Pomona Mall | Los Angeles Conservancy
Photo by Larry Underhill

Pomona Mall

Beauty in the downtown part of a city is a necessity, not a luxury. People will always respond to beauty if we make it intimate and personal and related to the charter and integrity of the city. This was how Millard Sheets summed up his philosophy for the design of the Pomona Mall shortly after it opened in 1962.

The Pomona Mall was hailed as one of the first pedestrian malls in the United States and nationally recognized as a blueprint for urban revitalization.

Five years in the planning, the mall was just one part of a massive plan of civic improvements that were orginally envisioned to encompass nearly all of Pomona. Sheets's design for the shopping center was simple: close off nine blocks of an existing shopping district; add trees, benches, artwork, and fountains; and include plenty of nearby parking. Many of these elements remain today, including mosaics and sculptures by Sheets and fellow artists Arthur and Jean Ames, Betty Davenport Ford, and John Svenson.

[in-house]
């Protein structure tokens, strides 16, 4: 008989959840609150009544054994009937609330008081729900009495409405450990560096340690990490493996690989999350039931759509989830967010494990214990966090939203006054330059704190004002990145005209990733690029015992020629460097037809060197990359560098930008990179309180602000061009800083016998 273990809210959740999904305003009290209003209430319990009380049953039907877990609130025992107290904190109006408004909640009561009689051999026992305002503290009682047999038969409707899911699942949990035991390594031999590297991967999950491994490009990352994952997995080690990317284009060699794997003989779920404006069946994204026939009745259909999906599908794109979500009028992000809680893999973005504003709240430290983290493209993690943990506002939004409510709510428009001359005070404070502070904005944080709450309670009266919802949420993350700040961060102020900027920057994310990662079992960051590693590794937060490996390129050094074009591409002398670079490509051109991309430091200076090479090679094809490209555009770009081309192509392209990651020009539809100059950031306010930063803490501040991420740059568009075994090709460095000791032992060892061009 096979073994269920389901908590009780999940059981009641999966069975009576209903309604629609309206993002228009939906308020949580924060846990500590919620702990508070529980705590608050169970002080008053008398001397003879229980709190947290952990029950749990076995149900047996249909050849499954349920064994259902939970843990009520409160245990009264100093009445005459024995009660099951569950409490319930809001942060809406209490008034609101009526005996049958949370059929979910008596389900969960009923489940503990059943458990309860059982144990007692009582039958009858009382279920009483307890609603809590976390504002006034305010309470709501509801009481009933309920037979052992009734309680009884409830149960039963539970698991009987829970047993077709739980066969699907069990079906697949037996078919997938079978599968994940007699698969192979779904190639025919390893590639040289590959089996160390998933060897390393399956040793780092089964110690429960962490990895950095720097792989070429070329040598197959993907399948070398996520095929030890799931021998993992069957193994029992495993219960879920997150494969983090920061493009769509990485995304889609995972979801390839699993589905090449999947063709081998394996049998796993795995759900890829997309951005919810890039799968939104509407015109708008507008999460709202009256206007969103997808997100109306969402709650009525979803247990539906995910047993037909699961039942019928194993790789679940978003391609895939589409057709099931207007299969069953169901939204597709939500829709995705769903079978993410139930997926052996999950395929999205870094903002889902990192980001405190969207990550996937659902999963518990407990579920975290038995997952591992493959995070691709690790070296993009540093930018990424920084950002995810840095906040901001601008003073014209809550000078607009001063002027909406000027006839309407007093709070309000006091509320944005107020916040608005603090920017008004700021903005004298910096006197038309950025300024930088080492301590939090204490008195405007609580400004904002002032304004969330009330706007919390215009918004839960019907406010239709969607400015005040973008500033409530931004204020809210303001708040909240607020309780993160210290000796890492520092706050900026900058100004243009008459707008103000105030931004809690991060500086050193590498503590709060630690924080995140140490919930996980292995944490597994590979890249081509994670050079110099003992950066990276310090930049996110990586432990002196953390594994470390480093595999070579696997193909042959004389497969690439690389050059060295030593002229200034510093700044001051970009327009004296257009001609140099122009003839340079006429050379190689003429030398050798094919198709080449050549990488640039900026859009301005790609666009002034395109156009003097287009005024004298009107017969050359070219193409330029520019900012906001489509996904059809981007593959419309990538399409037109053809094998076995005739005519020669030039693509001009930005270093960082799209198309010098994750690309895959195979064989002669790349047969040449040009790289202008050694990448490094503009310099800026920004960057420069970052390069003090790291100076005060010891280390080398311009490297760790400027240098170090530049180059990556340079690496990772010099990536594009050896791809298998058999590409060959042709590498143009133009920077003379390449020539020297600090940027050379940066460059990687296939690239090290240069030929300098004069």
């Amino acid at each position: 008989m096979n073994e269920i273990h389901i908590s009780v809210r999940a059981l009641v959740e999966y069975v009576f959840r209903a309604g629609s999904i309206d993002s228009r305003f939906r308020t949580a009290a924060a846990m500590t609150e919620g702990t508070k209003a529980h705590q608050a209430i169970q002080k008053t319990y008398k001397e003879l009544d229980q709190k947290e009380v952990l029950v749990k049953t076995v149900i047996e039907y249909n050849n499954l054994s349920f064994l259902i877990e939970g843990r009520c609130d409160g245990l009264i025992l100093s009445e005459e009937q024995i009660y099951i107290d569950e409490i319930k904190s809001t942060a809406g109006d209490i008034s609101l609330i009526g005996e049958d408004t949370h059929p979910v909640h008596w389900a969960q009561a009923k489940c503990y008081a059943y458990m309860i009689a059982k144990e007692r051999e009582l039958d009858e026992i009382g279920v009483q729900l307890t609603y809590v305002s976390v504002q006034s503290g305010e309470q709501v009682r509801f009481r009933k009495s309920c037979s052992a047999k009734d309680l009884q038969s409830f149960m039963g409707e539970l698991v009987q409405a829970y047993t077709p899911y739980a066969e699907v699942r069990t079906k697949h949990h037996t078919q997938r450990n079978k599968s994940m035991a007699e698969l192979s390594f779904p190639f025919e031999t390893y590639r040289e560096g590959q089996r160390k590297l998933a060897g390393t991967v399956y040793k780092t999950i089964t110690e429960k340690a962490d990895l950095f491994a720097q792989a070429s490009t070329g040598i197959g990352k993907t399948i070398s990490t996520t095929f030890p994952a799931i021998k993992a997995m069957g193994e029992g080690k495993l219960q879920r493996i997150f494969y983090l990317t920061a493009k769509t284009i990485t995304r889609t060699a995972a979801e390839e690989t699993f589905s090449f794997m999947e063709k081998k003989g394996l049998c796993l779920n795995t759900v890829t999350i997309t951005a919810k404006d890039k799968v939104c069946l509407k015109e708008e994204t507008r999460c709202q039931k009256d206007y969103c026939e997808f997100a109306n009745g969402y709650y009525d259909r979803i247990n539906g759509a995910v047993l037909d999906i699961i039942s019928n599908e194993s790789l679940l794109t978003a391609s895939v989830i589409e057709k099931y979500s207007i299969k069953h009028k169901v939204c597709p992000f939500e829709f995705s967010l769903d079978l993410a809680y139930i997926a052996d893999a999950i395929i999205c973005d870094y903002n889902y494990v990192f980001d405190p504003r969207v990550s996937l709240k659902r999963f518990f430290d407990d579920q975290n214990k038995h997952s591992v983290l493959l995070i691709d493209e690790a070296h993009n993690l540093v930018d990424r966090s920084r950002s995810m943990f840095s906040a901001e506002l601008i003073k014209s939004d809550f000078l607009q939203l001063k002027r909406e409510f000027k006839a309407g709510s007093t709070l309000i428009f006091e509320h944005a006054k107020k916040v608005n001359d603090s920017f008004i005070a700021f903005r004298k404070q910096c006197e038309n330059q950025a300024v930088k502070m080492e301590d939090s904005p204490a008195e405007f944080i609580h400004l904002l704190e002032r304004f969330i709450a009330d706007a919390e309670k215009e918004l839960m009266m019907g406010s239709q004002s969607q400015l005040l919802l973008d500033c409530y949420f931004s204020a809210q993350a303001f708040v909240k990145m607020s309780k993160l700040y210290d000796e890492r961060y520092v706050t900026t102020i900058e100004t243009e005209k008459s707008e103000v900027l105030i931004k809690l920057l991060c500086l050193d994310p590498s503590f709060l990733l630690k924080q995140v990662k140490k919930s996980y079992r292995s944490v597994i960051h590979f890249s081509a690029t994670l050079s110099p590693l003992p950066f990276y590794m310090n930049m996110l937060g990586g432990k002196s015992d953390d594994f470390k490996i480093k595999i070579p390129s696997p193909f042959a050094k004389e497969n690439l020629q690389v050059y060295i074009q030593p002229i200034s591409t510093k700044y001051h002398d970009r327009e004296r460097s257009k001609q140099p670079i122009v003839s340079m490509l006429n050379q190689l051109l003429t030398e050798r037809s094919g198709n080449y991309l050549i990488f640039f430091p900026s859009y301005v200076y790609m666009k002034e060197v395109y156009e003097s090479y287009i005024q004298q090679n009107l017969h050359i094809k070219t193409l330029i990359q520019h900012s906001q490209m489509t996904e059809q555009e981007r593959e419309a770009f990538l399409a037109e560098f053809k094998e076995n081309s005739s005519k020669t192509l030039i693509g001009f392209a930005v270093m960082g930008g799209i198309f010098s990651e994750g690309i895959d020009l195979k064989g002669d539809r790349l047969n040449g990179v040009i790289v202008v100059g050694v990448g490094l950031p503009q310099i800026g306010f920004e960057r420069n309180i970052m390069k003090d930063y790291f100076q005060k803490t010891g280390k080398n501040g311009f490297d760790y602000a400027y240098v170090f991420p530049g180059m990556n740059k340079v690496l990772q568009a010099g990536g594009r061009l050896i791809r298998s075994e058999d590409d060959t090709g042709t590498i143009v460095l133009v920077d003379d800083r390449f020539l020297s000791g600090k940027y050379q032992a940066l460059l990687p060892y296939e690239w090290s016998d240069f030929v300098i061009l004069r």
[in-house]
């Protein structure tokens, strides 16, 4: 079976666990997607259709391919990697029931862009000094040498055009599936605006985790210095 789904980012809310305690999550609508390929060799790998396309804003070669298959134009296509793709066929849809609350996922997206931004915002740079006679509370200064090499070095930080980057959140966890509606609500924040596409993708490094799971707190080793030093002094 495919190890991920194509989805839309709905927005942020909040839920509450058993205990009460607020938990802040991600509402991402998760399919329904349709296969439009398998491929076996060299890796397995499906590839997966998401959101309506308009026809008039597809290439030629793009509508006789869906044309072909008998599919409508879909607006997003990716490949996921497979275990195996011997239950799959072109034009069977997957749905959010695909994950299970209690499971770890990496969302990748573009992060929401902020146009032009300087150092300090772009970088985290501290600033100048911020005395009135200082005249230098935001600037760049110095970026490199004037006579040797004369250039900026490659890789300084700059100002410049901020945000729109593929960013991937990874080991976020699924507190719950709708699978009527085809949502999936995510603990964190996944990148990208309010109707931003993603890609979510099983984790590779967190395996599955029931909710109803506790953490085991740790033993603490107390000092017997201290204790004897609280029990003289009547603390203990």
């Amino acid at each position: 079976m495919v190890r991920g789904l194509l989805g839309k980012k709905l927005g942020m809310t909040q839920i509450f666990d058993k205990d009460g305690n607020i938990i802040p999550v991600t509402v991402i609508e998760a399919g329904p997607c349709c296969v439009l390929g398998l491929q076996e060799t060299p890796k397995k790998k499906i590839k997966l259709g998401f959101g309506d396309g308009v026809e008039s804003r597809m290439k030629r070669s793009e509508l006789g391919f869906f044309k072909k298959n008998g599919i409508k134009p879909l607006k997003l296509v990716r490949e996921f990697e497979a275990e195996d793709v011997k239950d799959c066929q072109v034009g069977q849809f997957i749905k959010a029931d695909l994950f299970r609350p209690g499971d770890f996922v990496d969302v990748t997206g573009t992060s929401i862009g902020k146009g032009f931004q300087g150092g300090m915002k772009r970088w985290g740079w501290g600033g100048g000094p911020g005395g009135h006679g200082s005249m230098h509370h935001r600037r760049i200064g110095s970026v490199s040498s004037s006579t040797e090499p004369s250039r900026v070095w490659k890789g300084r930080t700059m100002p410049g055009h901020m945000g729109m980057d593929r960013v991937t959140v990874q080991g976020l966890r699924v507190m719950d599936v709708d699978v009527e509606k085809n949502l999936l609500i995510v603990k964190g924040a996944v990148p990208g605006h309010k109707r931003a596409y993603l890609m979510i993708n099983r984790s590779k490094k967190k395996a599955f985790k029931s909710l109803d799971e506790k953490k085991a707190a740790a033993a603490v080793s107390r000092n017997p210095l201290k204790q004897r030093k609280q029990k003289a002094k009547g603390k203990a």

To enhance the potential for the project's success, Sheets asked friend and patron Howard Ahmanson to locate a new Home Savings and Loan branch on the mall, resulting in the impressive tower designed by Sheets. The east end of the mall was anchored by upscale department store Buffum's (1962), with a sleek modern design by Welton Becket and Associates. The mall was initially vibrant and popular, but as early as 1969 local newspapers noted an alarming number of vacancies in the retail store.

In 1977, five of the nine blocks were reopened to automobiles in an effort to lure shoppers back. The east end of the mall remained closed to traffic, and it has been integrated into the campus for Western University of Health Sciences. The west end of the mall is now the center of a growing arts colony, with galleries, studios and restaurants.

Photo by Michael Locke

Museum of Contemporary Art

With only four of its seven floors above street level, its sunken, red sandstone-clad design is a welcome contrast to the extreme heights of the Bunker Hill glass-and-steel high rise towers.
Photo courtesy Architectural Resources Group

Trousdale Estates

This A-list enclave in Beverly Hills was designed by top architects for the Hollywood elite.
Photo courtesy Architectural Resources Group

3954 N. Ballina Dr.

Modest in scale and massing, and reflects typical Jones and Emmons hallmarks like a modified post-and-beam style, an overhanging flat roof, and extensive use of glass.